4055 Magellan, provisional designation 1985 DO2, is a bright and eccentric vestoid asteroid of the Amor group of near-Earth objects, approximately 2.5 kilometers in diameter. It was discovered by American astronomer Eleanor Helin at Palomar Observatory on 24 February 1985.
Being a V-type asteroid, it is thought to have originated from the Rheasilvia crater, a large impact crater on the south-polar surface of 4 Vesta, which is the main-belt's second-most-massive asteroid after 1 Ceres.
Magellan orbits the Sun at a distance of 1.2–2.4 AU once every 2 years and 6 months (897 days). Its orbit has an eccentricity of 0.33 and an inclination of 23° with respect to the ecliptic. The first observation was made at the Australian Siding Spring Observatory, extending the asteroid's observation arc by just one month prior to its discovery observation at Palomar. It has a minimum orbital intersection distance with Earth of 0.2404 AU (36,000,000 km).
According to observations by the Keck Observatory and to the survey carried out by NASA's Wide-field Infrared Survey Explorer with its subsequent NEOWISE mission, the asteroid measures between 2.2 and 2.8 kilometers in diameter and its surface has a high albedo of 0.31 to 0.33. The Collaborative Asteroid Lightcurve Link (LCDB) agrees with the Keck observations, adopting an albedo of 0.31 and a diameter of 2.49 kilometers.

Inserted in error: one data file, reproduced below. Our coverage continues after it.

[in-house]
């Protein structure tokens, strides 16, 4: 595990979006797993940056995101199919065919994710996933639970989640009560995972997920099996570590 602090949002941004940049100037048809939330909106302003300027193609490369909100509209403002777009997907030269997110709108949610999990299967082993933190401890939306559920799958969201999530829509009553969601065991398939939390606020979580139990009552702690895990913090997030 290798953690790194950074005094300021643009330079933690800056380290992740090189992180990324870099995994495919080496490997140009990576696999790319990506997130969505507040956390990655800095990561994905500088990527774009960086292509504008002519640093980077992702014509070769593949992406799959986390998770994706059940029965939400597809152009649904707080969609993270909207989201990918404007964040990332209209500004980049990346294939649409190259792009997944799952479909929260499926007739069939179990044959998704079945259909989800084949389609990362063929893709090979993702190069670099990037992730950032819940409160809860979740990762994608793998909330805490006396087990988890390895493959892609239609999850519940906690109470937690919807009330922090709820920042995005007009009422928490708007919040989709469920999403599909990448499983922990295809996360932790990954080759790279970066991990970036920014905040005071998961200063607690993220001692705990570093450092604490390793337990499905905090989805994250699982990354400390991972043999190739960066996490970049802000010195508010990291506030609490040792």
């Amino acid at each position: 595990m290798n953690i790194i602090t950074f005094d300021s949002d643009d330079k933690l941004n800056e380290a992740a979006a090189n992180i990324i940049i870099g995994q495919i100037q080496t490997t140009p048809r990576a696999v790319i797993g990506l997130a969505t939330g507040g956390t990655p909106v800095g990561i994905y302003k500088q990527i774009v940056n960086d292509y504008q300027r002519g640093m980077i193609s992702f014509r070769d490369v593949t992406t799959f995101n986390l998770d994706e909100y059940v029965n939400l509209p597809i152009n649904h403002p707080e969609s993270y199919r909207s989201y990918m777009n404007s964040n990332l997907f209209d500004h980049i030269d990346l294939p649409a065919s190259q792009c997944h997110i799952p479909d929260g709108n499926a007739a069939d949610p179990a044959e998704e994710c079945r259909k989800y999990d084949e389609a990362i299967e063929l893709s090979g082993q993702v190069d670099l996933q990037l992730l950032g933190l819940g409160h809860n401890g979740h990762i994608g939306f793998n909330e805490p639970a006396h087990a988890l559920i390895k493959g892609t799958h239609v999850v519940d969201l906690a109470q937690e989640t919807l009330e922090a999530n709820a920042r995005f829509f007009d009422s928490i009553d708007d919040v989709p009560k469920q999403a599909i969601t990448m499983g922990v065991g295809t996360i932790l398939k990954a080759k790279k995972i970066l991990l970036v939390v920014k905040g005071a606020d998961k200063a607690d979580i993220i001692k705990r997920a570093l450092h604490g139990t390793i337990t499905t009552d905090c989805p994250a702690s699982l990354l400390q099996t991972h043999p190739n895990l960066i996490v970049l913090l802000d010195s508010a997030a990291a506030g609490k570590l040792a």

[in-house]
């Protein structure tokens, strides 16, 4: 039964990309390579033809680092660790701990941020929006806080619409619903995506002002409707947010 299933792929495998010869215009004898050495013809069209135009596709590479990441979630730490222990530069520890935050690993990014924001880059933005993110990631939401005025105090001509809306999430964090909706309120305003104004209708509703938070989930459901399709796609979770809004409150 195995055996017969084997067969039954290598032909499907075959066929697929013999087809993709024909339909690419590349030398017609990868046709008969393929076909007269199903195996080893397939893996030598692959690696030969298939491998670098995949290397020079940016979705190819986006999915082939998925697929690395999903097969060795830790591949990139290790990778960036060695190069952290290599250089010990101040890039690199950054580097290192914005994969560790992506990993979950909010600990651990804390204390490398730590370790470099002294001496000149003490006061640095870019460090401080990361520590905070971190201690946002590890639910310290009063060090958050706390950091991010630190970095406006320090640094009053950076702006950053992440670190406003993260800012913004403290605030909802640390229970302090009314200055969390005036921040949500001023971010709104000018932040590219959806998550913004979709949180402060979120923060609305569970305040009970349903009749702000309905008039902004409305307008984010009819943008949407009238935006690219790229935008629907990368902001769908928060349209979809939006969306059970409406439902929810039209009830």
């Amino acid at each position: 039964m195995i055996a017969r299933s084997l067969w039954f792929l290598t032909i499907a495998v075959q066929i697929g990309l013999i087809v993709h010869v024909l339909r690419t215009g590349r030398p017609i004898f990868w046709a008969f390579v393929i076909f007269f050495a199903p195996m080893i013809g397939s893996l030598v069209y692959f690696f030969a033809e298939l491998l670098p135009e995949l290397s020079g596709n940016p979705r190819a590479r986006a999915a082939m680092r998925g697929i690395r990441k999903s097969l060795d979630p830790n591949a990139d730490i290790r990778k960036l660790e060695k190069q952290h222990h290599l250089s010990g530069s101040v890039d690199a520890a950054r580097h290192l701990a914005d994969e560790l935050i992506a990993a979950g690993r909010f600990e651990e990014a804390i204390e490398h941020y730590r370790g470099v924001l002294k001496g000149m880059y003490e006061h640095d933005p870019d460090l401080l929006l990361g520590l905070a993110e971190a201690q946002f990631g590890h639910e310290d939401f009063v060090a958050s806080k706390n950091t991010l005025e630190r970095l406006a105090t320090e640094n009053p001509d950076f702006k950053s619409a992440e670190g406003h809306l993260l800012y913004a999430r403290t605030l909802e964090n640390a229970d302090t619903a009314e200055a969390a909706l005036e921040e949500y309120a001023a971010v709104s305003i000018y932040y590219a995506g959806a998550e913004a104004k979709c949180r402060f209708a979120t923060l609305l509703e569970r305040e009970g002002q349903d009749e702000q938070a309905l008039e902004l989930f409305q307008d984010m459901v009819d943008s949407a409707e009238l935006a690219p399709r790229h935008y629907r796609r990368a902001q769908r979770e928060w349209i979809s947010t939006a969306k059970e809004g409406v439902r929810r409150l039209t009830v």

Between 2000 and 2015, six rotational light-curves for this asteroid were obtained from photometric observations by astronomers Petr Pravec and Brian D. Warner, as well as by the Mexican Asteroid Photometry Campaign and the Palomar Transient Factory. The highest rated light-curve by LCDB's standards was obtained by French amateur astronomer David Romeuf in July 2015, which gave a rotation period of 7000748202000000000♠7.48202±0.0001 hours with a brightness variation of 0.45 magnitude (U=3). The large variation suggests an elongated shape.
The minor planet was named after Portuguese navigator and explorer Ferdinand Magellan (Fernão de Magalhães; c. 1480–1521), who led and died on the first circumnavigation of the Earth during 1519–1522. The minor planet is also named after the modern Magellan spacecraft, which was launched by NASA in 1989 and went on to map the surface of Venus. The Portuguese navigator is also honored by the craters Magelhaens on Mars and Magelhaens on the Moon. Naming citation was published on 2 December 1990 (M.P.C. 17466).